Zeus ain't got nothin' on this!
The Olympus Massif is the highest point in Greece and has 52 peaks, deep gorges, and exceptional biodiversity. The highest peak Mytikas, meaning "nose", rises to 2,918 meters (9,573 ft). It is one of the highest peaks in Europe in terms of topographic prominence.
Olympus was notable in Greek mythology as the home of the Greek gods, on the Mytikas peak. Mount Olympus is also noted for its rich biodiversity. In 1938, Olympus became the first national park established in Greece. It is also a World's Biosphere Reserve (UNESCO).
The first recorded ascent was in 1913, which is hard to believe, given its culture significance and accessibility in late summer.
The final climb to the true summit (known as Mytikas) has many class IV moves. This should not be attempted without technical gear when ice, snow, or moisture are present.
This world class hike ascends through three environmental biomes through a network of trails. Many hikers choose to do the hike in two days and spend a night in a hiker's lodge on either the Plateau of Muses or on the south side of the massif. Trails are well marked and easy to follow until reaching the summit. With two main trailheads (Prionia and Gortsia), there are a few options for either out-and-back or one-way routes.
Whichever route you choose, you will encounter several staffed hiker huts, or refuges. These are stocked by mule train and offer hot meals, cold beer, and bunk beds. The prices are much more affordable than their mountain refuge cousins to the north (aka Switzerland).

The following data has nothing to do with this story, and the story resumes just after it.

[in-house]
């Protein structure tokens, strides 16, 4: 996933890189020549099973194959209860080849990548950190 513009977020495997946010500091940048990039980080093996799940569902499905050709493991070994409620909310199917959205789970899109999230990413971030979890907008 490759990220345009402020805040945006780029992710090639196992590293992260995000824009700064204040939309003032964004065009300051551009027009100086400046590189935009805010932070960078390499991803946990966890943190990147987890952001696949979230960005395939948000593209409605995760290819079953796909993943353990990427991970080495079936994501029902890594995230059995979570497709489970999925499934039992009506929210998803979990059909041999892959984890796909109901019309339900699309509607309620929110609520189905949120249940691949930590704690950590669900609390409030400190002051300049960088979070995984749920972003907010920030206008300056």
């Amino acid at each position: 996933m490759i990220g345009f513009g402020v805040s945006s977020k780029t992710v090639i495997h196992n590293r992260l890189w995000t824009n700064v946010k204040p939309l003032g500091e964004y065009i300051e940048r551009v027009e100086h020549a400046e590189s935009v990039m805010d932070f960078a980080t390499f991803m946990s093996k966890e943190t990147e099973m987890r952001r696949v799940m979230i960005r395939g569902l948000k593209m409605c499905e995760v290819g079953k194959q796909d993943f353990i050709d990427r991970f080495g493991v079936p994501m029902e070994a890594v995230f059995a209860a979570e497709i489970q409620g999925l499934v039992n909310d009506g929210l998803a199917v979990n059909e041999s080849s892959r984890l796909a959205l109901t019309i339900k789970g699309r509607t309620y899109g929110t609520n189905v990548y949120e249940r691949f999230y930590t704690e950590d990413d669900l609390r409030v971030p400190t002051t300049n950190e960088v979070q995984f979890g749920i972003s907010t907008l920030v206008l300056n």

The hikers huts on the northeast side of the mountain of have surface water (other than snow), so all water resources must be packed. The huts are stocked by mules, so you could purchase water bottles from the staff, if needed. The hut on the southeast side does have running water that is unfiltered from glacial melt. In fact, the lower half of the southern trail to Prionia follows a beautiful glacial stream.
WARNING! Hiking and outdoor related sports can be dangerous. Be responsible and prepare for the trip. Study the area you are entering and plan accordingly. Dress for the current and unexpected weather changes. Take plenty of water. Never go alone. Make an itinerary with your plan(s), route(s), destination(s) and expected return time. Give your itinerary to trusted family and/or friends.